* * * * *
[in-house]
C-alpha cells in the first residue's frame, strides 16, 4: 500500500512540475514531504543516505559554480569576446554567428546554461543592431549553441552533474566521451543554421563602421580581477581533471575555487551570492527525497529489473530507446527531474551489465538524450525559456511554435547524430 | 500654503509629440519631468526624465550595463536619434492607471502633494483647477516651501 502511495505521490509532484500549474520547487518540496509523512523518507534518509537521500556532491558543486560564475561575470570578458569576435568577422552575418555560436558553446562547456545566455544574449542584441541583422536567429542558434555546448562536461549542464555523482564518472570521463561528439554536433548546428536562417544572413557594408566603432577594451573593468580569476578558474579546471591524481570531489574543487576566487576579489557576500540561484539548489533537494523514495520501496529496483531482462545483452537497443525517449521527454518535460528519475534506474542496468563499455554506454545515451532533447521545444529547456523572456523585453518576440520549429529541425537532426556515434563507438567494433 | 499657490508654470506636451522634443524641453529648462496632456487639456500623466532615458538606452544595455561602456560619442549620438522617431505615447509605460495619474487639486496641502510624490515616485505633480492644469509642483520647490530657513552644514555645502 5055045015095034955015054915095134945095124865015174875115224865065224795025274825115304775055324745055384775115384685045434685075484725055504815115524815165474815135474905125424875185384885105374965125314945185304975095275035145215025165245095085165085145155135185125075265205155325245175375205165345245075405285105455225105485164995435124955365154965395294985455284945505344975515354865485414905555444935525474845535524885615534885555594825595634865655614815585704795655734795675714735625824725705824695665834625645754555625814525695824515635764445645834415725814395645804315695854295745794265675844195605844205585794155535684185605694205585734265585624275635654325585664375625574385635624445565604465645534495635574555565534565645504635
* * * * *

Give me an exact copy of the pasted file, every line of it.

[in-house]
C-alpha cells in the first residue's frame, strides 16, 4: 500500500512540475514531504543516505559554480569576446554567428546554461543592431549553441552533474566521451543554421563602421580581477581533471575555487551570492527525497529489473530507446527531474551489465538524450525559456511554435547524430 | 500654503509629440519631468526624465550595463536619434492607471502633494483647477516651501 502511495505521490509532484500549474520547487518540496509523512523518507534518509537521500556532491558543486560564475561575470570578458569576435568577422552575418555560436558553446562547456545566455544574449542584441541583422536567429542558434555546448562536461549542464555523482564518472570521463561528439554536433548546428536562417544572413557594408566603432577594451573593468580569476578558474579546471591524481570531489574543487576566487576579489557576500540561484539548489533537494523514495520501496529496483531482462545483452537497443525517449521527454518535460528519475534506474542496468563499455554506454545515451532533447521545444529547456523572456523585453518576440520549429529541425537532426556515434563507438567494433 | 499657490508654470506636451522634443524641453529648462496632456487639456500623466532615458538606452544595455561602456560619442549620438522617431505615447509605460495619474487639486496641502510624490515616485505633480492644469509642483520647490530657513552644514555645502 5055045015095034955015054915095134945095124865015174875115224865065224795025274825115304775055324745055384775115384685045434685075484725055504815115524815165474815135474905125424875185384885105374965125314945185304975095275035145215025165245095085165085145155135185125075265205155325245175375205165345245075405285105455225105485164995435124955365154965395294985455284945505344975515354865485414905555444935525474845535524885615534885555594825595634865655614815585704795655734795675714735625824725705824695665834625645754555625814525695824515635764445645834415725814395645804315695854295745794265675844195605844205585794155535684185605694205585734265585624275635654325585664375625574385635624445565604465645534495635574555565534565645504635